I was so excited! We thanked them, brushed the wet sand off our feet, and checked the tide schedule before heading in for the night. Suddenly it was going to be a very early morning!

Close up of a sand dollar at Fort Stevens

Searching for Sand Dollars

The next morning, the salty ocean air greeted us as we navigated the potholes on the long road to Clatsop Beach. The heat of the day hadn’t yet appeared, so we threw on a jacket and abandoned our shoes in the car. The soft, cool sand squished between our toes.

We were the first people on the beach that morning and we enjoyed the solitude. As we gazed at the calm ocean, we wandered down to the 100-year-old steel skeleton of the Peter Iredale shipwreck stuck in the sand. We found a few broken dollars and crab carcasses amidst the jellies and seaweed, but no elusive full sand dollars so we continued down the beach.

Sam from Explore the Map holds a handful of sand dollars.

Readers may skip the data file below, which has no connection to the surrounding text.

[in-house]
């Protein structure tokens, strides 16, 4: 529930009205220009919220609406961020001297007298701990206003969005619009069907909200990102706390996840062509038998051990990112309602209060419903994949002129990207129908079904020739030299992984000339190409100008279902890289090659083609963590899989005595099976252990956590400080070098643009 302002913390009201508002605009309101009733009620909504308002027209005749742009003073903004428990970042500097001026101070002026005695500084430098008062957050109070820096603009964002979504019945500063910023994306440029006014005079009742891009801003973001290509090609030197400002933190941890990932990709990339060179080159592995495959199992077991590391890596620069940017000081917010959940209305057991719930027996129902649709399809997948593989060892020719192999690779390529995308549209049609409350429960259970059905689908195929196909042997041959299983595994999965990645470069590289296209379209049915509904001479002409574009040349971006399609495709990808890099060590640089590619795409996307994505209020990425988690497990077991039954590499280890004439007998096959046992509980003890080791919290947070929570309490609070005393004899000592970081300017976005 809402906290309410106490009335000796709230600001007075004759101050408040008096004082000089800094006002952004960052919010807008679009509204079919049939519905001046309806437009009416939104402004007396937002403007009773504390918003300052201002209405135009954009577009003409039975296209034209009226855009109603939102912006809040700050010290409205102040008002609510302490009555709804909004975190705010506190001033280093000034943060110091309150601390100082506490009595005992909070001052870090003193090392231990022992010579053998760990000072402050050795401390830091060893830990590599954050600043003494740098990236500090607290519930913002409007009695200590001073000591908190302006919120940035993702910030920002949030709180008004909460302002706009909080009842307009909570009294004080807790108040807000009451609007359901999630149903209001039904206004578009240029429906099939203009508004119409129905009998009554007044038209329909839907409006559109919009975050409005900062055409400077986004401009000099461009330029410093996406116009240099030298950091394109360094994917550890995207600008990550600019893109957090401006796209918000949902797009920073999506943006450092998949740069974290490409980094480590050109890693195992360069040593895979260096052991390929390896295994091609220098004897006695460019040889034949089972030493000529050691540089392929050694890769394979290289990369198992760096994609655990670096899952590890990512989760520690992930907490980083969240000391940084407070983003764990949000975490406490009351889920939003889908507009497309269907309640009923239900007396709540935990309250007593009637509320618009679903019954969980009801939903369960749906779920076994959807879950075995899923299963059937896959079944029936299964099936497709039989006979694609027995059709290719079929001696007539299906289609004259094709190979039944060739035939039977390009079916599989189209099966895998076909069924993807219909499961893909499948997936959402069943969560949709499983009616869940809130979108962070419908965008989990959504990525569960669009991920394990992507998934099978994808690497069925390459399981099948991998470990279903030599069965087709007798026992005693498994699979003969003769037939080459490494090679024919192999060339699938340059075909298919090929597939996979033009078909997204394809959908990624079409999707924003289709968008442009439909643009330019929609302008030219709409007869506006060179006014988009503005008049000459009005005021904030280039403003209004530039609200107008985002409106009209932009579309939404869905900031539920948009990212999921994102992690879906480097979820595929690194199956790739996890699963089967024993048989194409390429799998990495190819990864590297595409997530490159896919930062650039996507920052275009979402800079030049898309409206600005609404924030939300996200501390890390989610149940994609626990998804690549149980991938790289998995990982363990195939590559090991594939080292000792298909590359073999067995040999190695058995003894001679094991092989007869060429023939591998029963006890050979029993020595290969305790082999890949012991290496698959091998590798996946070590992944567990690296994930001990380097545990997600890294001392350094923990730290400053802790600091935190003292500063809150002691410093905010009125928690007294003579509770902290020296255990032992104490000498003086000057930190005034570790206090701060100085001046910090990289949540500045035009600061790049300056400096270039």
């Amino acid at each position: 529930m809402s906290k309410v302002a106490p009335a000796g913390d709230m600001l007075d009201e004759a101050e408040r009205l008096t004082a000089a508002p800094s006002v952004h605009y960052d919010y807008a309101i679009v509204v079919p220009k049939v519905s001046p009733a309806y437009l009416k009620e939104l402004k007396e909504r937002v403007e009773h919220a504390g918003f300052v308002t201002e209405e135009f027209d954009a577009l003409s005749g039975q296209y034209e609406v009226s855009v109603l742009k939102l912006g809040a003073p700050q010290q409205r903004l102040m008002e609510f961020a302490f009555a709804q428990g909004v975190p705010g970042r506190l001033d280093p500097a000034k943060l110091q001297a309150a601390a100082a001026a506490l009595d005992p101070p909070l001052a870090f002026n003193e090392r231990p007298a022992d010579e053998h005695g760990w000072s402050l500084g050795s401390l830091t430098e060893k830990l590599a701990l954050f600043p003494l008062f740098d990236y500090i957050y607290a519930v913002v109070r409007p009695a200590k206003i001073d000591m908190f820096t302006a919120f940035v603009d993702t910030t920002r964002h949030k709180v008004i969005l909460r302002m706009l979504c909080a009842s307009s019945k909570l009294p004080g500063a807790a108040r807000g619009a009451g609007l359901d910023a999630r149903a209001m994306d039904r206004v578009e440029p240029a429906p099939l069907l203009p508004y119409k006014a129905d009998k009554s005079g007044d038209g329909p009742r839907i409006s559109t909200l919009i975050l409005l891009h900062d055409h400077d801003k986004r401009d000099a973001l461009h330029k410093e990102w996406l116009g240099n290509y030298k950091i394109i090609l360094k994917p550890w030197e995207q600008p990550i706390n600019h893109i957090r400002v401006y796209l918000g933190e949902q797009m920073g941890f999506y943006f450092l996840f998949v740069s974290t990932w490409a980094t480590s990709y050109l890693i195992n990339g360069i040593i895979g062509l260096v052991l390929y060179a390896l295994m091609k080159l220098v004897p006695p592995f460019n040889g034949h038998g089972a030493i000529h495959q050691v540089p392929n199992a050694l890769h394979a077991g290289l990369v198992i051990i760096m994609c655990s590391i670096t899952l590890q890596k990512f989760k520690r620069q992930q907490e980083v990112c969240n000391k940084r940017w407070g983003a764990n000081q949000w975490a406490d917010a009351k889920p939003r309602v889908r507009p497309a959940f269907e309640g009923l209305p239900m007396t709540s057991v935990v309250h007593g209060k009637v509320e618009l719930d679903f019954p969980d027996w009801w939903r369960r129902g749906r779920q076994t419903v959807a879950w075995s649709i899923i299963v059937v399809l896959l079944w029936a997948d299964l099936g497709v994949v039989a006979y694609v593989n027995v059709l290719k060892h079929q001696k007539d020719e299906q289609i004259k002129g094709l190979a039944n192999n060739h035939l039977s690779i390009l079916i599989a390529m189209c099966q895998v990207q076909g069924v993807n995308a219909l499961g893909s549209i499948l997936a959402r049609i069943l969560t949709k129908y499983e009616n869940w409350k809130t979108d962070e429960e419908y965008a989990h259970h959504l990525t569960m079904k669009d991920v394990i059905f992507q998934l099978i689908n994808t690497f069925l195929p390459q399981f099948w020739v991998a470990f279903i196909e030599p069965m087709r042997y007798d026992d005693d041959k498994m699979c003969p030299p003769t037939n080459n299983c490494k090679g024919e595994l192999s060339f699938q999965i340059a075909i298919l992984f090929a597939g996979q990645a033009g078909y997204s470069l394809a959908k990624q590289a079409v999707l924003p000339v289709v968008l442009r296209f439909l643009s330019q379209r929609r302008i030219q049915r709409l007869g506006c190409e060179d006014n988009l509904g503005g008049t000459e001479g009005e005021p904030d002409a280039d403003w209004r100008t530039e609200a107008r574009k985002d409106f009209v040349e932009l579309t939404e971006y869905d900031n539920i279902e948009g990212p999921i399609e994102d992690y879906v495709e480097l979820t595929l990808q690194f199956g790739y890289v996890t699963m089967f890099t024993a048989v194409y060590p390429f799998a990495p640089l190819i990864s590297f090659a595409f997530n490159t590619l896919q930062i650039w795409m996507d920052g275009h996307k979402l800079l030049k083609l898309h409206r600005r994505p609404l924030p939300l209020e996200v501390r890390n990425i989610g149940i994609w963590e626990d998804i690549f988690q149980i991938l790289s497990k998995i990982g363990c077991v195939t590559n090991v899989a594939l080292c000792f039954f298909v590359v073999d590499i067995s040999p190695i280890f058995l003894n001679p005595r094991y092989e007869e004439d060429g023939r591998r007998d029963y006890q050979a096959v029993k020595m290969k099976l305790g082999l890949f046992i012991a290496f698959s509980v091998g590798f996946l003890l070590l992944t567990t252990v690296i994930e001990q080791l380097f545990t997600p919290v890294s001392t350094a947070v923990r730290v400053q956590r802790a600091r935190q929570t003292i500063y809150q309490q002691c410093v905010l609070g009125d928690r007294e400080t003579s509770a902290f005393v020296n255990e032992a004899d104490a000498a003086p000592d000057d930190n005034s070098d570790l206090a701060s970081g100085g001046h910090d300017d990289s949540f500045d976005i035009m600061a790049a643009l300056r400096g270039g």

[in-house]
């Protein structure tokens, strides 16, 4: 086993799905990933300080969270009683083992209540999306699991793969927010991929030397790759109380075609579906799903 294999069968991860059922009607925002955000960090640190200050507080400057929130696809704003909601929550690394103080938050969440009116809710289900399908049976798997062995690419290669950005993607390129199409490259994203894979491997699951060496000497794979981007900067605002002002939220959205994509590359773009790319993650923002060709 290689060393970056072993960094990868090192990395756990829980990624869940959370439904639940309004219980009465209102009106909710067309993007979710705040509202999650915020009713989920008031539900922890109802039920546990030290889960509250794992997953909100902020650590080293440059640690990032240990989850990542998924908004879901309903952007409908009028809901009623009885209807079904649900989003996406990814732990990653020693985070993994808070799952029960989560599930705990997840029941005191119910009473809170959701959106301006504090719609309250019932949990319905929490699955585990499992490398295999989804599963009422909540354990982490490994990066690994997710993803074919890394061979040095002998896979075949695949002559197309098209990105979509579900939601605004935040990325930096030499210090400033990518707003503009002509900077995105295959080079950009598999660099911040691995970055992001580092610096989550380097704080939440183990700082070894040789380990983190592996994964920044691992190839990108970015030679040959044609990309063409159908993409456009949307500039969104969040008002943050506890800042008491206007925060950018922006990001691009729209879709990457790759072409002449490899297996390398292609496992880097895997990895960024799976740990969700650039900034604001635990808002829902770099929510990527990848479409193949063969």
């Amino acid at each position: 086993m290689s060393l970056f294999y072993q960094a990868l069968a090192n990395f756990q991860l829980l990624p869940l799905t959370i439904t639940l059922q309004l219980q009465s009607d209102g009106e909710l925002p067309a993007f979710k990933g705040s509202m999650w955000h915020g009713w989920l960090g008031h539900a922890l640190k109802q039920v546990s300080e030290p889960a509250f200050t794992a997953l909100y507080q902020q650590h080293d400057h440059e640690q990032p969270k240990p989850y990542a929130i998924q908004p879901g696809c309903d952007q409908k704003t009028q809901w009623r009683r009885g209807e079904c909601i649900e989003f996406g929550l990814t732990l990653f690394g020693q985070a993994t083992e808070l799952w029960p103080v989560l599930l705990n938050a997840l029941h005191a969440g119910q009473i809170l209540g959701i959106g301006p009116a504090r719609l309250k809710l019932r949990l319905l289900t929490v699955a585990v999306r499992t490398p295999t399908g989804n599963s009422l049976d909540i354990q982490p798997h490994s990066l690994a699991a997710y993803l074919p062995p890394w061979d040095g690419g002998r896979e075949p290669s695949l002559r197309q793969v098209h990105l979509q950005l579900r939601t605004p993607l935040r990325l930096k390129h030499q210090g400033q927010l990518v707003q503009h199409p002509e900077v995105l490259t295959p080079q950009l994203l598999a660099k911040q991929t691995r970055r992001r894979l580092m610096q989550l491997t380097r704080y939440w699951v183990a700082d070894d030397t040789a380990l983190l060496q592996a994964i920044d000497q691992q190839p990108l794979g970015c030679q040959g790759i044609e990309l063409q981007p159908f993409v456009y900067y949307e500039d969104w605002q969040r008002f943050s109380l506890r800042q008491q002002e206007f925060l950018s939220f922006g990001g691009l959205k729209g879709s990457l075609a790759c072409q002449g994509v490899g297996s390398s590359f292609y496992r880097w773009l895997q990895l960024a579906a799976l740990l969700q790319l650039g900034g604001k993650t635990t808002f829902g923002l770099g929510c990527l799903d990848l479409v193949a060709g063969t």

Sam from Explore the Map walks down Clatsop Beach.
Jacob holds two sand dollars.

A Walk Down Clatstop Beach

The tide had just reached its lowest point as we walked down the beach and a ton of small pools dotted the sand. I peered into them hoping to find marine wildlife. A shrimp or small razor clam would have made my day! Sadly, though, the pools were only full of sand and cold water. Instead, I ran between the pools and tried to avoid splashing the cold water all over myself. Or falling in, because that’s something I would definitely do. I wasn’t entirely successful, but we had such a great time in the brisk air that neither of us cared.

Clatsop Beach is an 18-mile stretch of sand near Fort Stevens, but thankfully we only had to walk a mile north of the shipwreck to find our sand dollars. We were interrupted once by a full-sized pickup truck as it sped past us, heading south towards the shipwreck.

Jacob from Explore the Map holds eight sand dollars on Clatsop Beach at Fort Stevens.

Finding the Elusive Sand Dollar